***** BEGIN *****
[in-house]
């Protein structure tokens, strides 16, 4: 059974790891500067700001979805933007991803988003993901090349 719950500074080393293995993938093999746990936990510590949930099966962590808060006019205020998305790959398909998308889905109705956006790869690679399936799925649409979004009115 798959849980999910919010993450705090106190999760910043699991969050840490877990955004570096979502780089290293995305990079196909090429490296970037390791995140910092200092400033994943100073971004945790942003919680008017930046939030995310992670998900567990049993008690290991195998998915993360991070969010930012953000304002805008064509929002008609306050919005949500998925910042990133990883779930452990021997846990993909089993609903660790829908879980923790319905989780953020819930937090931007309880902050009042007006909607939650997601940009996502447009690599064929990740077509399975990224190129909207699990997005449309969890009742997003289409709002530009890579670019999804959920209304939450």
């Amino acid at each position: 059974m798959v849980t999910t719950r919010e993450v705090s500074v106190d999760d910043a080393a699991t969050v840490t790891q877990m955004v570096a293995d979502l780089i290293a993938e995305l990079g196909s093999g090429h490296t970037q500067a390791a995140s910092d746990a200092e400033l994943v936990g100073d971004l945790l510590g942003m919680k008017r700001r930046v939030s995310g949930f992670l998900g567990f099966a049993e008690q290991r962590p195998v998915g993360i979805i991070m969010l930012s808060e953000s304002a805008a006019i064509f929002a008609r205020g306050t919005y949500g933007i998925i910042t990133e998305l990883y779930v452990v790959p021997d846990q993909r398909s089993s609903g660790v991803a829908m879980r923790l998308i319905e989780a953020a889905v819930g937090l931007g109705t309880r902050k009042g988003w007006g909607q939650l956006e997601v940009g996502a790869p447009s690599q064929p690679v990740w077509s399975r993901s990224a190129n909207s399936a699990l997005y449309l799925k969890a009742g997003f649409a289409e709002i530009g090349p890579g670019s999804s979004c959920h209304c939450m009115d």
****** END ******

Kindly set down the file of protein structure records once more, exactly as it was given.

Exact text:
[in-house]
């Protein structure tokens, strides 16, 4: 059974790891500067700001979805933007991803988003993901090349 719950500074080393293995993938093999746990936990510590949930099966962590808060006019205020998305790959398909998308889905109705956006790869690679399936799925649409979004009115 798959849980999910919010993450705090106190999760910043699991969050840490877990955004570096979502780089290293995305990079196909090429490296970037390791995140910092200092400033994943100073971004945790942003919680008017930046939030995310992670998900567990049993008690290991195998998915993360991070969010930012953000304002805008064509929002008609306050919005949500998925910042990133990883779930452990021997846990993909089993609903660790829908879980923790319905989780953020819930937090931007309880902050009042007006909607939650997601940009996502447009690599064929990740077509399975990224190129909207699990997005449309969890009742997003289409709002530009890579670019999804959920209304939450």
């Amino acid at each position: 059974m798959v849980t999910t719950r919010e993450v705090s500074v106190d999760d910043a080393a699991t969050v840490t790891q877990m955004v570096a293995d979502l780089i290293a993938e995305l990079g196909s093999g090429h490296t970037q500067a390791a995140s910092d746990a200092e400033l994943v936990g100073d971004l945790l510590g942003m919680k008017r700001r930046v939030s995310g949930f992670l998900g567990f099966a049993e008690q290991r962590p195998v998915g993360i979805i991070m969010l930012s808060e953000s304002a805008a006019i064509f929002a008609r205020g306050t919005y949500g933007i998925i910042t990133e998305l990883y779930v452990v790959p021997d846990q993909r398909s089993s609903g660790v991803a829908m879980r923790l998308i319905e989780a953020a889905v819930g937090l931007g109705t309880r902050k009042g988003w007006g909607q939650l956006e997601v940009g996502a790869p447009s690599q064929p690679v990740w077509s399975r993901s990224a190129n909207s399936a699990l997005y449309l799925k969890a009742g997003f649409a289409e709002i530009g090349p890579g670019s999804s979004c959920h209304c939450m009115d």